Cypress Hill’s recording career goes over three decades deep. In 1991, the trio of Louis “B-Real” Freese, Senen “Sen Dog” Reyes, and Lawrence “DJ Muggs Muggerud found both critical and unexpected commercial acclaim with their self-titled debut album, providing uncompromising descriptions of street life and popularizing the use of marijuana on record. Cypress Hill were a phenomenon during the early to mid-1990s, selling millions of records and touring the world. However, after the early ’00s, the group was mostly dormant, only sporadically releasing new material.

In 2018, the group released Elephants On Acid, their first album in nearly a decade. It was a weird concoction of hard rock, eastern world music, and distorted imagery. It was dope, but some found it a bit esoteric. Recorded during the days of the COVID lockdown, Back In Black has been positioned as Cypress Hill’s return to their “Gangsta” roots. It’s one of the best projects of the group’s career since their original boom.

Back In Black is more of a spiritual homecoming than a sonic one. The album does sport a back-to-basics vibe, but it’s not the “classic” Cypress Hill soundscape per se. Black Milk is one of the best producers of the 21st century, known for his complex production stylings that still sound stripped down. He’s known for his expertise at crafting drum tracks, and his work on Back In Black is masterful in that realm. The snares and kicks hit hard with neck-snapping strength throughout the length of the project.

Furthermore, Black Milk mixes things down differently than other Cypress Hill albums. The clarity of B-Real and Sen Dog’s vocals is almost off-putting, especially after decades of hearing their raps echoing through the dusty haze of Muggs’ dense mash of soul, funk, and rock samples. Black Milk seems to make sparse use of sampled material, relying heavily on his own programming skills.

Like many projects of the late 2010s/early 2020s, Back In Black doesn’t overstay its welcome. At 10 tracks and 30 minutes in length, the crew speaks their peace and moves on. But three decades of recording has made Cypress Hill efficient in their execution. They were indeed one of the first crews to rap extensively about their marijuana use, and their pro-weed anthems are intrinsic to their legacy. Throughout Back In Black, they dance extensively with the girl that brought them. Even with the national movement toward legalization and decriminalization, replete with ubiquitous pot dispensaries dotting every corner of even mid-sized cities across the United States, the crew reminds us that there’s still a long way to go.

Sen Dog and B-Real confront the new reality of weed use nearly a quarter of the way through the 21st century on “Open Ya Mind,” noting how federal law enforcement are still looking to make high-profile drug busts. They scoff at the increasing corporatization of weed sales, as B-Real raps, “Special interest money coming like Monopoly running things / But there ain’t no stopping me, they can’t offer a fucking thing.” The gothic, 2Pac influenced “Come With Me” is a straightforward, slow-rolling dedication to the power of weed use. It may be well-trod ground for Cypress, but they still make things entertaining.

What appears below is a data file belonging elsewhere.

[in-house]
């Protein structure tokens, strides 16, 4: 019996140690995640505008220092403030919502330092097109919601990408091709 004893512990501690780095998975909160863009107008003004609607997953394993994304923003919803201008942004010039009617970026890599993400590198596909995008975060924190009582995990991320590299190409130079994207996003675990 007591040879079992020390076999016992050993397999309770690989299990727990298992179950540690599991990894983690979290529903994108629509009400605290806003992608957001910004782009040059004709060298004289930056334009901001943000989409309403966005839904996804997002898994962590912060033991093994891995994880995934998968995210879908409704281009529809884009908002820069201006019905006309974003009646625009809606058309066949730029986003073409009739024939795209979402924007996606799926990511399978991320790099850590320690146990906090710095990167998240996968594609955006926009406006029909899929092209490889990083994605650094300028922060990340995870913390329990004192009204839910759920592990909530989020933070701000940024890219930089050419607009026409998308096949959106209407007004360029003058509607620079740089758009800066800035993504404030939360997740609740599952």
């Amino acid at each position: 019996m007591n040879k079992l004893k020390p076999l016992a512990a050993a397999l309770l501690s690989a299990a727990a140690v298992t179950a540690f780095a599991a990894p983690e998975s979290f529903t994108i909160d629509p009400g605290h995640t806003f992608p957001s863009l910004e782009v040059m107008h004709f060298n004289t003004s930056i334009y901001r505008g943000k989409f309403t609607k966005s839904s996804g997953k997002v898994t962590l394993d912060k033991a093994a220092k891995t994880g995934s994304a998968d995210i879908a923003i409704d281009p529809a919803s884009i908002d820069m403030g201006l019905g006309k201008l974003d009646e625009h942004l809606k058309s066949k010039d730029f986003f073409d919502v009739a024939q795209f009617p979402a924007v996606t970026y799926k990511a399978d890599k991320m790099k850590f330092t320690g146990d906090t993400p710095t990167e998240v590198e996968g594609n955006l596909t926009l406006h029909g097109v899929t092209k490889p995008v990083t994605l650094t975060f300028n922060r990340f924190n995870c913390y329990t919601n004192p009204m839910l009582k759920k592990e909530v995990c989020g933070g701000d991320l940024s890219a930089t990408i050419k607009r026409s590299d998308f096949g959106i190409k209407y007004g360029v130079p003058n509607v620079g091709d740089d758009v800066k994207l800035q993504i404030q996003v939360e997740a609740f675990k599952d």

The crew invoke the vibe and message of their early days through Back In Black. “Bye Bye” serves as the 2020s version of “How I Could Just Kill a Man.” B-Real, Sen Dog, and guest Dizzy Wright detail the realities of living in the hood over Black Milk’s “fucking menacing” drum track, describing the necessity of staying sharp and armed in this environment. “I’m having visions of a bunch of bad decisions,” Sen Dog raps. “That I might regret later but this is the life we living.”

Black Milk’s minimalist approach serves the group well. “Hit ’Em” sounds like an ode to Beastie Boys’ “Paul Revere,” with B-Real and Sen Dog trading short verses over complex percussion and keyboards. On “Champion Sound,” he blends raucous guitars and thunderous drums, as B-Real and Sen Dog celebrate the group’s past and future. While B-Real raps, “in the hardest times, we write the hardest lines / Never were blind to the crime for nickels and dimes,” Sen Dog proclaims that “In all black coming through like the Raiders out the tunnel / In the way we gonna rush you: all bite, no muzzle.”

Occasionally Black Milk creates beats that echo the aural sensibilities of Cypress’ earlier work. “The Original” is the musically busiest track on the album, feeling like an early Muggs opus. Sen Dog handles most of the rapping duties, describing the crew’s journeys throughout the city, blasted out their minds, trying to steer clear of the LAPD and their enemies.

“The Ride,” Back In Black’s final track, evokes similar sensibilities to their 1995 single “Illusions” and not just because of the vocal scratches from the song in the chorus. B-Real delves into his own wounded psyche, recalling his past slanging drugs, as well as his struggles with depression and PTSD. He describes his slow healing and seeking his own salvation through music. “Elevation comes with the sound of the drums,” he raps. “We all connected no matter where you’re hearing it from.”

Like all dope returns to form, Back In Black succeeds because Cypress Hill not only honors their past, they also chart a course for its future. I have no idea if they plan on continuing to work with Black Milk, but if nothing else, he has given the group inspiration to return to their roots and remind everyone of just how they got down. I’m eager to see where the crew will go during its fourth decade.


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